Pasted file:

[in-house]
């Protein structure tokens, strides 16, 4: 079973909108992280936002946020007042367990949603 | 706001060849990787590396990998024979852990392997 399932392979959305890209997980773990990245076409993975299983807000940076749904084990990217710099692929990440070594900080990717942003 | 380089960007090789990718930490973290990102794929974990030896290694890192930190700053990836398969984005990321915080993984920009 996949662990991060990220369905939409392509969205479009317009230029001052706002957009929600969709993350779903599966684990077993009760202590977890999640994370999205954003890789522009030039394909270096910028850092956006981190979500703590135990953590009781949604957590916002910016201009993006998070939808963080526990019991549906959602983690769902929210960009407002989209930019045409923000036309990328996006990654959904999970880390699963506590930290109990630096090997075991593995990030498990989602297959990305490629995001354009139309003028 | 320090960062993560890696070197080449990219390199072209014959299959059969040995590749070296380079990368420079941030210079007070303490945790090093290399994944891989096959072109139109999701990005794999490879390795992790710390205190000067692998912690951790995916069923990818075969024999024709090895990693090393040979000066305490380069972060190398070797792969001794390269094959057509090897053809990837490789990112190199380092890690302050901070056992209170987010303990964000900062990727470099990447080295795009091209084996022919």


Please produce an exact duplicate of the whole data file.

[in-house]
């Protein structure tokens, strides 16, 4: 079973909108992280936002946020007042367990949603 | 706001060849990787590396990998024979852990392997 399932392979959305890209997980773990990245076409993975299983807000940076749904084990990217710099692929990440070594900080990717942003 | 380089960007090789990718930490973290990102794929974990030896290694890192930190700053990836398969984005990321915080993984920009 996949662990991060990220369905939409392509969205479009317009230029001052706002957009929600969709993350779903599966684990077993009760202590977890999640994370999205954003890789522009030039394909270096910028850092956006981190979500703590135990953590009781949604957590916002910016201009993006998070939808963080526990019991549906959602983690769902929210960009407002989209930019045409923000036309990328996006990654959904999970880390699963506590930290109990630096090997075991593995990030498990989602297959990305490629995001354009139309003028 | 320090960062993560890696070197080449990219390199072209014959299959059969040995590749070296380079990368420079941030210079007070303490945790090093290399994944891989096959072109139109999701990005794999490879390795992790710390205190000067692998912690951790995916069923990818075969024999024709090895990693090393040979000066305490380069972060190398070797792969001794390269094959057509090897053809990837490789990112190199380092890690302050901070056992209170987010303990964000900062990727470099990447080295795009091209084996022919």